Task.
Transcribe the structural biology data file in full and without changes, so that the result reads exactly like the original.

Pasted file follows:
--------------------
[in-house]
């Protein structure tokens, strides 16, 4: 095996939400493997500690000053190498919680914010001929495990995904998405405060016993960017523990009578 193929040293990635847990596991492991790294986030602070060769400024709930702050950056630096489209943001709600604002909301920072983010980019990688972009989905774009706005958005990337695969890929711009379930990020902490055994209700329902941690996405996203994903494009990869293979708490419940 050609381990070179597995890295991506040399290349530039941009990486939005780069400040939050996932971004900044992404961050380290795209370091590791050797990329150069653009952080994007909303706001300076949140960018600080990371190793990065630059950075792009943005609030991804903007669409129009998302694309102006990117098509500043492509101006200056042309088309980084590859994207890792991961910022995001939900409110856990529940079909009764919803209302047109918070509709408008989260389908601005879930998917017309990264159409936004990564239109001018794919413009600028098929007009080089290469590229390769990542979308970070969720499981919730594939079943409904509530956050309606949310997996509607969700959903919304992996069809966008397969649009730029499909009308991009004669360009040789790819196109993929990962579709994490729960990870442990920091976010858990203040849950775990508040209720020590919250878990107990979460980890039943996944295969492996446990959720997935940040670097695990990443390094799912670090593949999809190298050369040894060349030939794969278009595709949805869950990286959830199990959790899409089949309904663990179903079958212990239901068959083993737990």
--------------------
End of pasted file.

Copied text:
[in-house]
């Protein structure tokens, strides 16, 4: 095996939400493997500690000053190498919680914010001929495990995904998405405060016993960017523990009578 193929040293990635847990596991492991790294986030602070060769400024709930702050950056630096489209943001709600604002909301920072983010980019990688972009989905774009706005958005990337695969890929711009379930990020902490055994209700329902941690996405996203994903494009990869293979708490419940 050609381990070179597995890295991506040399290349530039941009990486939005780069400040939050996932971004900044992404961050380290795209370091590791050797990329150069653009952080994007909303706001300076949140960018600080990371190793990065630059950075792009943005609030991804903007669409129009998302694309102006990117098509500043492509101006200056042309088309980084590859994207890792991961910022995001939900409110856990529940079909009764919803209302047109918070509709408008989260389908601005879930998917017309990264159409936004990564239109001018794919413009600028098929007009080089290469590229390769990542979308970070969720499981919730594939079943409904509530956050309606949310997996509607969700959903919304992996069809966008397969649009730029499909009308991009004669360009040789790819196109993929990962579709994490729960990870442990920091976010858990203040849950775990508040209720020590919250878990107990979460980890039943996944295969492996446990959720997935940040670097695990990443390094799912670090593949999809190298050369040894060349030939794969278009595709949805869950990286959830199990959790899409089949309904663990179903079958212990239901068959083993737990």